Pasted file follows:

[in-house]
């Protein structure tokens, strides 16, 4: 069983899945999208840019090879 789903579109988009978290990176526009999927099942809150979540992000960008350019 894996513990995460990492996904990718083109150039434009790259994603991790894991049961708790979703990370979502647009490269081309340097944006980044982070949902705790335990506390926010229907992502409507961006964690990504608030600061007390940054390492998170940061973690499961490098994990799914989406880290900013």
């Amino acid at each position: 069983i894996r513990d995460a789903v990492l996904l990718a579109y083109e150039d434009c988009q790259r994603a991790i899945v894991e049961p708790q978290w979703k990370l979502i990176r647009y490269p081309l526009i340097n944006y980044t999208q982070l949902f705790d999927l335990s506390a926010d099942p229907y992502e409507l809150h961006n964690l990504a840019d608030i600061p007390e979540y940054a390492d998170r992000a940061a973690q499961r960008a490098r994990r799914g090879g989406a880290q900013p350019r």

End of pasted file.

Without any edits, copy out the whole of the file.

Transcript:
[in-house]
């Protein structure tokens, strides 16, 4: 069983899945999208840019090879 789903579109988009978290990176526009999927099942809150979540992000960008350019 894996513990995460990492996904990718083109150039434009790259994603991790894991049961708790979703990370979502647009490269081309340097944006980044982070949902705790335990506390926010229907992502409507961006964690990504608030600061007390940054390492998170940061973690499961490098994990799914989406880290900013």
């Amino acid at each position: 069983i894996r513990d995460a789903v990492l996904l990718a579109y083109e150039d434009c988009q790259r994603a991790i899945v894991e049961p708790q978290w979703k990370l979502i990176r647009y490269p081309l526009i340097n944006y980044t999208q982070l949902f705790d999927l335990s506390a926010d099942p229907y992502e409507l809150h961006n964690l990504a840019d608030i600061p007390e979540y940054a390492d998170r992000a940061a973690q499961r960008a490098r994990r799914g090879g989406a880290q900013p350019r």